19 1841 Census of England TNA HO107-738-4-14-20 & 1851 Census of England HO107-1479-687-27
20 London, England, Marriages and Banns, 1754-1921, Register of marriages, P85/MRY1, Item 398.
21 Register: St. Margaret Westminster, Marriages 1828, p.175, no.524.
22 Register: St. Margaret Westminster, 1825 Marriages, p. 268, no. 802.
23 Register: St. Margaret Westminster, 1830 Marriages, p.76, no. 39.
24 Last Will and Testament of Thomas Dinham, Proved 27 March 1822, TNA Public Records Office,
Catalogue Reference: Prob 11/1654, Image Reference 246.
25 London Metropolitan Archives, Saint Martin In The Fields: Westminster, Transcript of Marriages, 1819
Jan-1819 Dec, DL/t Item, 093/025; Ancestry.com. London, England, Marriages and Banns, 1754-1921.
26 Register: St. John the Evangelist, Smith Square. Baptisms 1801 p.50. No independent evidence of
parents’ names, but DOB (1800) agrees with census returns.
27 1841 Census of England, TNA HO107/737/12-8-4
28 1841 Census of England TNA HO107/737/21/5-4
29 The Grey Coat Hospital, website http://www.gch.org.uk/school-history.aspx. Sketch in Fig. 34 from Edward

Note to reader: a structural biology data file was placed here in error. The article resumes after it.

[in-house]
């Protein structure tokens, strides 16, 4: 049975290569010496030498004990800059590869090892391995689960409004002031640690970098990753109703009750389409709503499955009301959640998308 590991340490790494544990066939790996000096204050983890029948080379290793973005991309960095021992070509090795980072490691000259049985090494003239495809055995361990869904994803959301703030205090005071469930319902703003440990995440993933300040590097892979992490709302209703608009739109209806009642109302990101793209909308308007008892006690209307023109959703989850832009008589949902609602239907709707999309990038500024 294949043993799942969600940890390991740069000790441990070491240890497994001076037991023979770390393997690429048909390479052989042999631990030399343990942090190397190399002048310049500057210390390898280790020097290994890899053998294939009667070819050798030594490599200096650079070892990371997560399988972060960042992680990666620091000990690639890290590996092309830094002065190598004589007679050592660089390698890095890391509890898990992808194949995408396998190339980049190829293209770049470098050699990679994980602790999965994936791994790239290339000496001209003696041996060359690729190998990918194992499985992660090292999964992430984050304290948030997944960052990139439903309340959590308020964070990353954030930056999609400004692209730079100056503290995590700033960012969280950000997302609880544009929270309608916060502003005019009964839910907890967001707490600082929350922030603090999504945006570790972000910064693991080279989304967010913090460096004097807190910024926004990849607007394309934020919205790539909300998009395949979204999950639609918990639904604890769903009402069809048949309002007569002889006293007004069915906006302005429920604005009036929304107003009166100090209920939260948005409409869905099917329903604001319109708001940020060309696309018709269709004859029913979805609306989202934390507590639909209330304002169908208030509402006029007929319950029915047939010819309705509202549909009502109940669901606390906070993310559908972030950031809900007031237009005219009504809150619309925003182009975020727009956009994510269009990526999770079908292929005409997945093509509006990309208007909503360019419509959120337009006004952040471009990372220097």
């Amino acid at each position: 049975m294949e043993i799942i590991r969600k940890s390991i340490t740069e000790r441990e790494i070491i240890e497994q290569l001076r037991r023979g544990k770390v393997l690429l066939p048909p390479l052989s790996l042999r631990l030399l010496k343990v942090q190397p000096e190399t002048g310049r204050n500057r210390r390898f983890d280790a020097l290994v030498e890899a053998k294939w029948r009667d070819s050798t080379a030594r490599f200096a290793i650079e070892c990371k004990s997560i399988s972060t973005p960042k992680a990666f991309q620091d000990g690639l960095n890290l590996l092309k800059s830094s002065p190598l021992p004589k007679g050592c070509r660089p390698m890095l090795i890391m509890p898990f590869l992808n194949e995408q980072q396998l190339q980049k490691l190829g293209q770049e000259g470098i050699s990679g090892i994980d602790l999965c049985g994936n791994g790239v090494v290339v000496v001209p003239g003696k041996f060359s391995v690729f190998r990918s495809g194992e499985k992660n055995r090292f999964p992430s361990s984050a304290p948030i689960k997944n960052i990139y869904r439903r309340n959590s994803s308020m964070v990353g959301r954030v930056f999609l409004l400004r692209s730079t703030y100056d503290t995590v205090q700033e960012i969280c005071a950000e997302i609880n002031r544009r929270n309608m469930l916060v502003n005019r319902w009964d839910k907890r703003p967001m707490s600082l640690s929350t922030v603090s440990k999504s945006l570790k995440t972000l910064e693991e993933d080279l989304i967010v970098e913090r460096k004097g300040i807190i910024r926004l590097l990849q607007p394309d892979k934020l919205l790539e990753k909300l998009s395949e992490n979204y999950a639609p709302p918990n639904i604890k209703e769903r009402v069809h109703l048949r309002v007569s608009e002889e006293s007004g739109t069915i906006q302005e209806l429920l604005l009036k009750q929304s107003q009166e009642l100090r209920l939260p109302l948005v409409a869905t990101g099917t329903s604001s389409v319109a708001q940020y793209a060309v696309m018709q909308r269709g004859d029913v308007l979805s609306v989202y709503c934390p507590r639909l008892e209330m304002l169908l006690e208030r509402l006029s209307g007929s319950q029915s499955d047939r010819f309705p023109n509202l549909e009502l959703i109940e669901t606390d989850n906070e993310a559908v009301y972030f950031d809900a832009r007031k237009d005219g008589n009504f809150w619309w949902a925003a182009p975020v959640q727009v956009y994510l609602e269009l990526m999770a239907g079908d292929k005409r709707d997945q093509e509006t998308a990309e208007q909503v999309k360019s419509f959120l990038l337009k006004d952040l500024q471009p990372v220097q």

Walford, 'The city of Westminster: Introduction', in Old and New London: Volume 4 (London, 1878), pp. 1-
13. British History Online http://www.british-history.ac.uk/old-new-london/vol4/pp1-13.
30 1851 Census of England, TNA HO107/1479/501-16 & 17
31 1851 Census of England, TNA HO107/1479/332-48
32 1861 Census of England, TNA RG9/50/113-27
33 1861 Census of England, TNA RG9/50/105-42
34 1861 Census of England, TNA RG9/50/26-3
35 1861 Census of England, TNA RG9/315/153-4 & 5
36 1871 Census of England, TNA RG10/99/13-17
37 1891 Census of England, TNA RG12/24/49-6
38 1881 Census of England, TNA RG11/114/110/29
39 1881 Census of England, TNA RG11/115/95-35
40 Riello, Giorgio (2002) The Boot and Shoe Trades in London and Paris in the Long Eighteenth Century.
Ph.D. Thesis, University College London. Xvii+374 pp. Downloaded 12 Dec 2015.
41 Goodway, David (2002) London Chartism 1838-1848. 352 pp. Cambridge University Press. (especially
section on boot and shoemakers pp.159-169).
42 Mayhew, Henry (1850). Labour and the Poor, Letter XXXII. The Morning Chronicle. 4 Feb 1850. (Viewed
in The Dictionary of Victorian London, http://www.victorianlondon.org/mayhew/mayhew32.htm, 15 Dec
43 Mayhew (1850) ibid.